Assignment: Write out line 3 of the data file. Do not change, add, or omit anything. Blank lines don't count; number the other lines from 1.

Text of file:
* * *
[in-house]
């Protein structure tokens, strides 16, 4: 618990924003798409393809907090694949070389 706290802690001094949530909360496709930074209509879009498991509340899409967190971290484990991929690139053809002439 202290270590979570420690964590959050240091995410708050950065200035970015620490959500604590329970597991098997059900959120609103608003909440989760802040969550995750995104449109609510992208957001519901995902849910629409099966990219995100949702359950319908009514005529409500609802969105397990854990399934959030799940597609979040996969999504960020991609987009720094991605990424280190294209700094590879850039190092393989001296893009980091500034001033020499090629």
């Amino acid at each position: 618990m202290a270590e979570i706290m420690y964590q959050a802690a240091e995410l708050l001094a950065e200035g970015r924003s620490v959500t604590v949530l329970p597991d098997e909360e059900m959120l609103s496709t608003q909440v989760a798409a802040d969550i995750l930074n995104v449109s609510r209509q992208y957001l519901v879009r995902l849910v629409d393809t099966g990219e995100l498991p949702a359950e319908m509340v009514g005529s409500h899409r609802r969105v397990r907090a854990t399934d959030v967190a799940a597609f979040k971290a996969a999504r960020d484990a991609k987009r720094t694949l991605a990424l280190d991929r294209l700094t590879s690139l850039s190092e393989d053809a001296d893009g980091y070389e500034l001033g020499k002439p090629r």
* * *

């Amino acid at each position: 618990m202290a270590e979570i706290m420690y964590q959050a802690a240091e995410l708050l001094a950065e200035g970015r924003s620490v959500t604590v949530l329970p597991d098997e909360e059900m959120l609103s496709t608003q909440v989760a798409a802040d969550i995750l930074n995104v449109s609510r209509q992208y957001l519901v879009r995902l849910v629409d393809t099966g990219e995100l498991p949702a359950e319908m509340v009514g005529s409500h899409r609802r969105v397990r907090a854990t399934d959030v967190a799940a597609f979040k971290a996969a999504r960020d484990a991609k987009r720094t694949l991605a990424l280190d991929r294209l700094t590879s690139l850039s190092e393989d053809a001296d893009g980091y070389e500034l001033g020499k002439p090629r």